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340 downloads per month
Used in rtps-parser

Apache-2.0

1.5MB
27K SLoC

Dust DDS

Dust DDS is a native Rust implementation of the OMG Data Distribution Services (DDS) and Real-time Publisher-Subscriber (RTPS) developed by S2E Software Systems.

The goal of this crate is to provide a high-quality Rust implementation of the minimum DDS profile. For high-quality it is meant that the implementation is done using stable Rust and without unsafe code and with large unit test code coverage.

A brief introduction to DDS

DDS is a middleware protocol and API standard designed for data-centric connectivity. At its core, DDS aims to facilitate the seamless sharing of pertinent data precisely where and when it's needed, even across publishers and subscribers operating asynchronously in time. With DDS, applications can exchange information through the reading and writing of data-objects identified by user-defined names (Topics) and keys. One of its defining features is the robust control it offers over Quality-of-Service (QoS) parameters, encompassing reliability, bandwidth, delivery deadlines, and resource allocations.

The DDS standard "defines both the Application Interfaces (APIs) and the Communication Semantics (behavior and quality of service) that enable the efficient delivery of information from information producers to matching consumer". Complementing this standard is the DDSI-RTPS specification, which defines an interoperability wire protocol for DDS. Its primary aim is to ensure that applications based on different vendors' implementations of DDS can interoperate. The implementation of Dust DDS primarily centers around the DDS and DDSI-RTPS standards.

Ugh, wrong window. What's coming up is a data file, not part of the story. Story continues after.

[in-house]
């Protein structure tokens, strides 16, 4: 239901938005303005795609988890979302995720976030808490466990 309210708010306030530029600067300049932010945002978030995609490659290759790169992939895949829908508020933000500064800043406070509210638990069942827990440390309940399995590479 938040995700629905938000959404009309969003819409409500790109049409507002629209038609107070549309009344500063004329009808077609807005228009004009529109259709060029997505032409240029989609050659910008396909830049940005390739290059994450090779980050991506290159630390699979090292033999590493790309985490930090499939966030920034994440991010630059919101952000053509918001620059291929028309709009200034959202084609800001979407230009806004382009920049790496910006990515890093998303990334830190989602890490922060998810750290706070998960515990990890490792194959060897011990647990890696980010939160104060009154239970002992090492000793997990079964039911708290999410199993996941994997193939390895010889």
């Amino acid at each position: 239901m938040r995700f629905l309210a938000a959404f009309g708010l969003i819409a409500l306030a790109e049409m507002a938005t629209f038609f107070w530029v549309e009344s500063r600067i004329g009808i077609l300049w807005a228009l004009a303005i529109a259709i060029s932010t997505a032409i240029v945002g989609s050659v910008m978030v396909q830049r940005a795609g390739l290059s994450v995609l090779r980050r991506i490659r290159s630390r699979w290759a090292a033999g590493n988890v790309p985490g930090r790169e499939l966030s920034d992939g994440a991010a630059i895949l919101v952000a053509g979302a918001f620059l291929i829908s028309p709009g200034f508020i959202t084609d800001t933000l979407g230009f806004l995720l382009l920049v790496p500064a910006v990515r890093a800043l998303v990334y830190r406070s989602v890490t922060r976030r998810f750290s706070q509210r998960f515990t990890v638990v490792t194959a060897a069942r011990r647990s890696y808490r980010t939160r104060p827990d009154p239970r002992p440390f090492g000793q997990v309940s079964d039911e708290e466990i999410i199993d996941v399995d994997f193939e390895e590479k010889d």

Example

A basic example on how to use Dust DDS. The publisher side can be implemented as:

    use dust_dds::{
        domain::domain_participant_factory::DomainParticipantFactory,
        infrastructure::{qos::QosKind, status::NO_STATUS},
        topic_definition::type_support::DdsType,
    };

    #[derive(DdsType)]
    struct HelloWorldType {
        #[dust_dds(key)]
        id: u8,
        msg: String,
    }

    fn main() {
        let domain_id = 0;
        let participant_factory = DomainParticipantFactory::get_instance();

        let participant = participant_factory
            .create_participant(domain_id, QosKind::Default, None, NO_STATUS)
            .unwrap();

        let topic = participant
            .create_topic::<HelloWorldType>("HelloWorld", "HelloWorldType", QosKind::Default, None, NO_STATUS)
            .unwrap();

        let publisher = participant
            .create_publisher(QosKind::Default, None, NO_STATUS)
            .unwrap();

        let writer = publisher
            .create_datawriter::<HelloWorldType>(&topic, QosKind::Default, None, NO_STATUS)
            .unwrap();

        let hello_world = HelloWorldType {
            id: 8,
            msg: "Hello world!".to_string(),
        };
        writer.write(&hello_world, None).unwrap();
    }

The subscriber side can be implemented as:

    use dust_dds::{